Shay said he was also wary of one of the courses on his schedule, Understanding Disability, because he did not believe it was connected to his prospective majors or interests. However, he is grateful that the college selected a course beyond his indicated interests and allowed him to explore a new subject area.
“[One of] the other classes that I was, not really sure what purpose they were serving originally turned out to be one of my favorite classes in college so far,” Shay said. “That class had prompted a lot of thought with other majors for me to possibly choose, which led me to take Intro to Occupational Science.”
Incoming first-year student Serenity Angrand said she is used to having her courses selected for her, as her core classes were scheduled for her in high school. Angrand said she trusts the college to select courses for her.
“My school knows what’s best for me I think, based on what I’m trying to get after major-wise,” Angrand said. “I honestly feel less stressed because I feel like if I was to pick [courses] … without doing my research, I could pick a class that wouldn’t even have the right amount of credits to get me where I need to be on time.”
Prospective student Shane Buoye said that if he commits to the college, he would be nervous that the college would choose courses for him that he would not find interesting.
“I would want to have a little bit of decision making so that I would have the courses that I want,” Buoye said. “But … I think one of the biggest parts is mental health. So if it decreases stress, I think it’s a better option even if you don’t get to pick your college courses.”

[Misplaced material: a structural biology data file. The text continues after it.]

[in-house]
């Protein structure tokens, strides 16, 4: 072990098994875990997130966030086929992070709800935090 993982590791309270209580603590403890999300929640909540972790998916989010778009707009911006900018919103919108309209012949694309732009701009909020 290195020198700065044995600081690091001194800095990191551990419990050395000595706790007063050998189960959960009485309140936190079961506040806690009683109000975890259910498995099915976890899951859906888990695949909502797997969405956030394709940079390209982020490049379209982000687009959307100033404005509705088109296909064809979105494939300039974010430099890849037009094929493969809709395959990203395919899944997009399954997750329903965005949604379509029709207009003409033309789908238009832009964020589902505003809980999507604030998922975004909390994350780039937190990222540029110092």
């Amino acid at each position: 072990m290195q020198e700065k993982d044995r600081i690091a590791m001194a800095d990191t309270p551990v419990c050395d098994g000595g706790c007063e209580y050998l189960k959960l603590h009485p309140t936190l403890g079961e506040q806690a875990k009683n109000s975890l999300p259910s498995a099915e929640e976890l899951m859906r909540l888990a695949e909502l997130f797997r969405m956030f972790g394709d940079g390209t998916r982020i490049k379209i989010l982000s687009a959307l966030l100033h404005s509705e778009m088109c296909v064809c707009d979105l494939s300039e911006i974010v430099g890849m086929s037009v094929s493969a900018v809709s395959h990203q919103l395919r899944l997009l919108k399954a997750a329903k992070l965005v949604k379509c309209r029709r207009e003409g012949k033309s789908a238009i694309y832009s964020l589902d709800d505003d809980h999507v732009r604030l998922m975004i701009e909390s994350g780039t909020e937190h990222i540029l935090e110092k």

Bleicher said students who complete the math placement assessment and survey on time will receive their schedules by Aug. 1. The college will send reminders via email and text to students who have not completed the survey. If students cannot access the Internet to complete the survey, the college will build a schedule for them based on their major and ICC requirements. All students can adjust their schedules once they arrive on campus and meet with academic advisers.
Shay said he discussed his assigned schedule with Maria DiFrancesco, professor in the department of World Languages, Literatures and Cultures and director of the Exploratory Program. Shay said speaking with DiFrancesco reassured him that the college understood his interests and selected appropriate classes for him.
“Someone else’s view of you might be more clear than your own just because you have so much going on in your life at that time of beginning college,” Shay said. “If your courses are selected in a way that you’re not comfortable with, feel free to … talk to people, like administration, people that can get your schedule sorted out as best they can or tell you why they selected the courses they did.”